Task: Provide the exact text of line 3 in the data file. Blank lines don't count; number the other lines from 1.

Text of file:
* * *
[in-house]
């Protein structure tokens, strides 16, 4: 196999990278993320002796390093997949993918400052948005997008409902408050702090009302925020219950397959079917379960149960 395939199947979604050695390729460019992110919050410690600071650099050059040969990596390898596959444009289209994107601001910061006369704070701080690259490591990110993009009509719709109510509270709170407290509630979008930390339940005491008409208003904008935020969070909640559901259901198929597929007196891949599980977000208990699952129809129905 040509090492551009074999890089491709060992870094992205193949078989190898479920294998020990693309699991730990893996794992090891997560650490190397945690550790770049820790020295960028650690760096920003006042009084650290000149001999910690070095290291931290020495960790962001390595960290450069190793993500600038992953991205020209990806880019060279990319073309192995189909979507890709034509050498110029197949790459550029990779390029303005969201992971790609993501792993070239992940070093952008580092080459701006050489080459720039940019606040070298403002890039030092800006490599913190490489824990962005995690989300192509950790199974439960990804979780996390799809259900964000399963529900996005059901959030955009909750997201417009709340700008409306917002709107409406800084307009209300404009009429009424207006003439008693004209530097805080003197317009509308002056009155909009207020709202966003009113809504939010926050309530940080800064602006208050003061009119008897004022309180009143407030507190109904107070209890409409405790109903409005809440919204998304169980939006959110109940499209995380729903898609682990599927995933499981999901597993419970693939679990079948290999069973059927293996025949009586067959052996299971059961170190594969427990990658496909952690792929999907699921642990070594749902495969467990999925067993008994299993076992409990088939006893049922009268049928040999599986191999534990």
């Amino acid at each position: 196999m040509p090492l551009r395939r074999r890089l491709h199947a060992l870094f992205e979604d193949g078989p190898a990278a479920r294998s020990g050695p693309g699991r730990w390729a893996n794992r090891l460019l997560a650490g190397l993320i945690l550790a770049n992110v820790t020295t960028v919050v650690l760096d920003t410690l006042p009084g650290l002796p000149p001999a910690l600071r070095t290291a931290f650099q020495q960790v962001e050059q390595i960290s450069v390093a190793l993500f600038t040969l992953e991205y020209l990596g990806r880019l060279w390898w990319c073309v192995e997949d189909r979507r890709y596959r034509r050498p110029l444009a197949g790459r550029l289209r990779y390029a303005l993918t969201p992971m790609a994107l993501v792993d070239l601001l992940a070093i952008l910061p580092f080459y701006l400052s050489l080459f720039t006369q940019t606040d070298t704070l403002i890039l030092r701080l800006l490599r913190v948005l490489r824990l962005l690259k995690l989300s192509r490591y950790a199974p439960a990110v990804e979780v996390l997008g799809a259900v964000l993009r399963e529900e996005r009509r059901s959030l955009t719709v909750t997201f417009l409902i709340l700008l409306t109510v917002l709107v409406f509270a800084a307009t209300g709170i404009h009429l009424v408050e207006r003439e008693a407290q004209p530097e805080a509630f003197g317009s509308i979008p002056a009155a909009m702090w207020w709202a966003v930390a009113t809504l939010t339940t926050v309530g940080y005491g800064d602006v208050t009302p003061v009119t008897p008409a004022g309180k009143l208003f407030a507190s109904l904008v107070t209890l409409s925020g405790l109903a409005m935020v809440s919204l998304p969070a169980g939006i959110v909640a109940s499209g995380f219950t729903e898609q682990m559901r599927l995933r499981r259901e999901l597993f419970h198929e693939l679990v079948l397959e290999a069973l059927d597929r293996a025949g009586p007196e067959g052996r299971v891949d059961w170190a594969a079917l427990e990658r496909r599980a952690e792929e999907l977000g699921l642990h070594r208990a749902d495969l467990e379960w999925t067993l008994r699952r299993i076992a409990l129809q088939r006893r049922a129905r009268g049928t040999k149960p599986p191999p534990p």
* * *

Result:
């Amino acid at each position: 196999m040509p090492l551009r395939r074999r890089l491709h199947a060992l870094f992205e979604d193949g078989p190898a990278a479920r294998s020990g050695p693309g699991r730990w390729a893996n794992r090891l460019l997560a650490g190397l993320i945690l550790a770049n992110v820790t020295t960028v919050v650690l760096d920003t410690l006042p009084g650290l002796p000149p001999a910690l600071r070095t290291a931290f650099q020495q960790v962001e050059q390595i960290s450069v390093a190793l993500f600038t040969l992953e991205y020209l990596g990806r880019l060279w390898w990319c073309v192995e997949d189909r979507r890709y596959r034509r050498p110029l444009a197949g790459r550029l289209r990779y390029a303005l993918t969201p992971m790609a994107l993501v792993d070239l601001l992940a070093i952008l910061p580092f080459y701006l400052s050489l080459f720039t006369q940019t606040d070298t704070l403002i890039l030092r701080l800006l490599r913190v948005l490489r824990l962005l690259k995690l989300s192509r490591y950790a199974p439960a990110v990804e979780v996390l997008g799809a259900v964000l993009r399963e529900e996005r009509r059901s959030l955009t719709v909750t997201f417009l409902i709340l700008l409306t109510v917002l709107v409406f509270a800084a307009t209300g709170i404009h009429l009424v408050e207006r003439e008693a407290q004209p530097e805080a509630f003197g317009s509308i979008p002056a009155a909009m702090w207020w709202a966003v930390a009113t809504l939010t339940t926050v309530g940080y005491g800064d602006v208050t009302p003061v009119t008897p008409a004022g309180k009143l208003f407030a507190s109904l904008v107070t209890l409409s925020g405790l109903a409005m935020v809440s919204l998304p969070a169980g939006i959110v909640a109940s499209g995380f219950t729903e898609q682990m559901r599927l995933r499981r259901e999901l597993f419970h198929e693939l679990v079948l397959e290999a069973l059927d597929r293996a025949g009586p007196e067959g052996r299971v891949d059961w170190a594969a079917l427990e990658r496909r599980a952690e792929e999907l977000g699921l642990h070594r208990a749902d495969l467990e379960w999925t067993l008994r699952r299993i076992a409990l129809q088939r006893r049922a129905r009268g049928t040999k149960p599986p191999p534990p």